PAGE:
The long-running feud between Taylor Swift, her former record label, Big Machine Records, and Scooter Braun is showing few signs of slowing down. But it turns out this isn’t the first time Swift has participated in a high-stakes battle against a prominent record label.
While promoting her newly released fourth studio album, Good to Know, which dropped on May 1st, singer-songwriter JoJo revealed that Taylor supported her during a contract dispute with the now-defunct Da Family Records — a subsidiary of Blackground Records.
Former Aaliyah, Toni Braxton, and R. Kelly manager Barry Hankerson founded Blackground Records in 1993. Notably, Hankerson was also Aaliyah’s uncle, and his company still owns the late artist’s masters.
In a testament to how the record label operated (and, in a sense, operates), much of Aaliyah’s music has yet to become officially available on leading streaming services. (At the time of this writing, only Aaliyah’s 1994 debut album, Age Ain’t Nothing but a Number, had been posted on Spotify by Blackground. Nevertheless, other companies have released her subsequent albums.)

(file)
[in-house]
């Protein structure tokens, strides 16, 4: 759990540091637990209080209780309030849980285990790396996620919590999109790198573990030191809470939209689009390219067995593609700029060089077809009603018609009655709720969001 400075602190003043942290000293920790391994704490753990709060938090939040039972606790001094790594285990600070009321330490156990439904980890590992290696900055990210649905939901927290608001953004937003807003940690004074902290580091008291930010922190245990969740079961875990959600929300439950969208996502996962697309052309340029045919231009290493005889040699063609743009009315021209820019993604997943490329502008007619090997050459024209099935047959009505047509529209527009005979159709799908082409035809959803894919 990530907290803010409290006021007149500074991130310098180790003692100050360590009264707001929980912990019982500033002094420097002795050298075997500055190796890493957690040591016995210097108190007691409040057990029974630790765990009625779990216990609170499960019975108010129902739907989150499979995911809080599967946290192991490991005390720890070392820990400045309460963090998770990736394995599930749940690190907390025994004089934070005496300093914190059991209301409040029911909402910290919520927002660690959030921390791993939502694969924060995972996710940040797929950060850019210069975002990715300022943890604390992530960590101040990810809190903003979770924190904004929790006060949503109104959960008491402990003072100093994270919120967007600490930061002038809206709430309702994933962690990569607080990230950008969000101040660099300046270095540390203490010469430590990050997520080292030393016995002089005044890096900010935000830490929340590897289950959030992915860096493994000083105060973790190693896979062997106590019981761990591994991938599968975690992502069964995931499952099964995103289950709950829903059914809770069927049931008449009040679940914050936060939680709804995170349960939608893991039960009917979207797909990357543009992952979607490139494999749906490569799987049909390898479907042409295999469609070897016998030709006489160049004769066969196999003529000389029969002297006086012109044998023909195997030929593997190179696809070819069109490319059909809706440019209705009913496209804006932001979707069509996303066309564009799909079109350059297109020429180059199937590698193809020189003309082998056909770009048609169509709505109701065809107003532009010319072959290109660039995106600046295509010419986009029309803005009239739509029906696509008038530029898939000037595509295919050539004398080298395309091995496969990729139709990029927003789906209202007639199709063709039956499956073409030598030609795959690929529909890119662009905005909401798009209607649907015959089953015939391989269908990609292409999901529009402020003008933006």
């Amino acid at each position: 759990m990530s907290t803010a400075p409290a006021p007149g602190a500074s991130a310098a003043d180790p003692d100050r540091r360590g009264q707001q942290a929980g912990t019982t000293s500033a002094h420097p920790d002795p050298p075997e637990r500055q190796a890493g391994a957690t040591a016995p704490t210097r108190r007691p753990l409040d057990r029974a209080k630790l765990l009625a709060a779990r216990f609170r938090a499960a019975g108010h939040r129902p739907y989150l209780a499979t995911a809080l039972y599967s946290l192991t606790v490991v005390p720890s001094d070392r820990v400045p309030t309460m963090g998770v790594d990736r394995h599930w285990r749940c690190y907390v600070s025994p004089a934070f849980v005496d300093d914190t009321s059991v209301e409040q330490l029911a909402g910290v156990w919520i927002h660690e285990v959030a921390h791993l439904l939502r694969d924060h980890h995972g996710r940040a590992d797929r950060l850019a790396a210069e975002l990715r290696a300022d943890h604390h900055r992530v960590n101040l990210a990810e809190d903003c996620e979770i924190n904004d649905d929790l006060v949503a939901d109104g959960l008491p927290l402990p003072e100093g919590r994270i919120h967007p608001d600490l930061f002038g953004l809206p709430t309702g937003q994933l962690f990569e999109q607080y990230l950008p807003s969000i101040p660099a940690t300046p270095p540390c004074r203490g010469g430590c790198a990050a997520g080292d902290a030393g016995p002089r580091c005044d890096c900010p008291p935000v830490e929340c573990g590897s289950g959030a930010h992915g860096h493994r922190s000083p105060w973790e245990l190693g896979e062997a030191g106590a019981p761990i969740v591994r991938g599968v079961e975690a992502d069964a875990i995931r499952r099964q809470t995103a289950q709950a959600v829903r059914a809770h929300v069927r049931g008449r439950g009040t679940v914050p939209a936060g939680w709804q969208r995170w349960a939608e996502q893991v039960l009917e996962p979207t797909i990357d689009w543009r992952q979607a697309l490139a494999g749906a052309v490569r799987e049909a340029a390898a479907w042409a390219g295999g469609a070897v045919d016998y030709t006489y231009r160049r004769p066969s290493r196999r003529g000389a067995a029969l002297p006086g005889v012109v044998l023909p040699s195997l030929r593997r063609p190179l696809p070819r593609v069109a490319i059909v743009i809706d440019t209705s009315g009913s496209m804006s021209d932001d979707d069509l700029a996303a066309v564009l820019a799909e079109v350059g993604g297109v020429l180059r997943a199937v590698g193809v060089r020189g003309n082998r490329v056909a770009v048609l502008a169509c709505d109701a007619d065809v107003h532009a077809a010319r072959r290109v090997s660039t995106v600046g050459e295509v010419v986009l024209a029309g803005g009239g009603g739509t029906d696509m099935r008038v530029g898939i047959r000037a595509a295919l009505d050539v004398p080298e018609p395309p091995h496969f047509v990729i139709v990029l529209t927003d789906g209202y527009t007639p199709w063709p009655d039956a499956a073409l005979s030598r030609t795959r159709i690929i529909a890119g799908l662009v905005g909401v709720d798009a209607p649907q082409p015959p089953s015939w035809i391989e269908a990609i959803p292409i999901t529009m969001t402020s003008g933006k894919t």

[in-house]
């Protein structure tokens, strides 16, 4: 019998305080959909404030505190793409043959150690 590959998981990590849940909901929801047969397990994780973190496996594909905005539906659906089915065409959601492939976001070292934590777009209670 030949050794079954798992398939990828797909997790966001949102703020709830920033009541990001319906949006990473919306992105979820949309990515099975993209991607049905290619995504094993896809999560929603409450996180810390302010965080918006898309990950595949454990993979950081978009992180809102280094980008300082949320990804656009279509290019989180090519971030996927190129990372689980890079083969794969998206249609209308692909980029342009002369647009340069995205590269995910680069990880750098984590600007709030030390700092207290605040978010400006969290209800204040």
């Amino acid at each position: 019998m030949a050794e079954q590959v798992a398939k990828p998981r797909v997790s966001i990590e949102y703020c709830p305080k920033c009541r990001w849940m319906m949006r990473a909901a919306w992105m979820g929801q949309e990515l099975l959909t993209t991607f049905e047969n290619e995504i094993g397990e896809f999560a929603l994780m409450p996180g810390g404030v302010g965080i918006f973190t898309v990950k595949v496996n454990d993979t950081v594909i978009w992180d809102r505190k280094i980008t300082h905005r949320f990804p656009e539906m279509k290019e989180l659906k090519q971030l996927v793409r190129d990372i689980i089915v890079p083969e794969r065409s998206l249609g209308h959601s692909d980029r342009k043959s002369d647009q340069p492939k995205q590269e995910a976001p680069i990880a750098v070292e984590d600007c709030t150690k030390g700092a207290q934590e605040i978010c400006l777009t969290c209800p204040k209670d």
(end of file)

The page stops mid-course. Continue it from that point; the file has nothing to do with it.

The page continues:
Amid the multiyear-long courtroom conflict, during which time Blackground was distributed via Universal Music, JoJo was legally unable to release new albums. Even worse, her previous works were pulled from digital stores and music streaming services. Having taken note of JoJo’s frustrating situation, Taylor Swift reached out (via mutual friends) and offered words of support – unaware that, in the not-so-distant future, she would find herself facing a similar challenge.
“A few years ago, Taylor had me over her house, actually. She was just like, ‘I can’t believe everything you’re going through. This is so f—ed up, so wrong, blah, blah, blah,'” JoJo told People. “And of course, she couldn’t have ever known that she would go through something similar where her catalog was bought from her.”
JoJo eventually rerecorded her initial albums (so that she would own the masters), re-uploaded them to streaming services, signed a new record deal, and reignited her career.
Taylor has taken a couple of the same steps – she’s now part of the UMG-owned Republic Records, and she’ll retain ownership of her future masters — but she won’t be contractually able to rerecord her first six albums until November. That is, if Big Machine doesn’t fight back with its attorneys.
Social-media users’ opinions of Good to Know appear generally positive. However, JoJo has been forced to delay her tour in support of the album because of the coronavirus (COVID-19) crisis.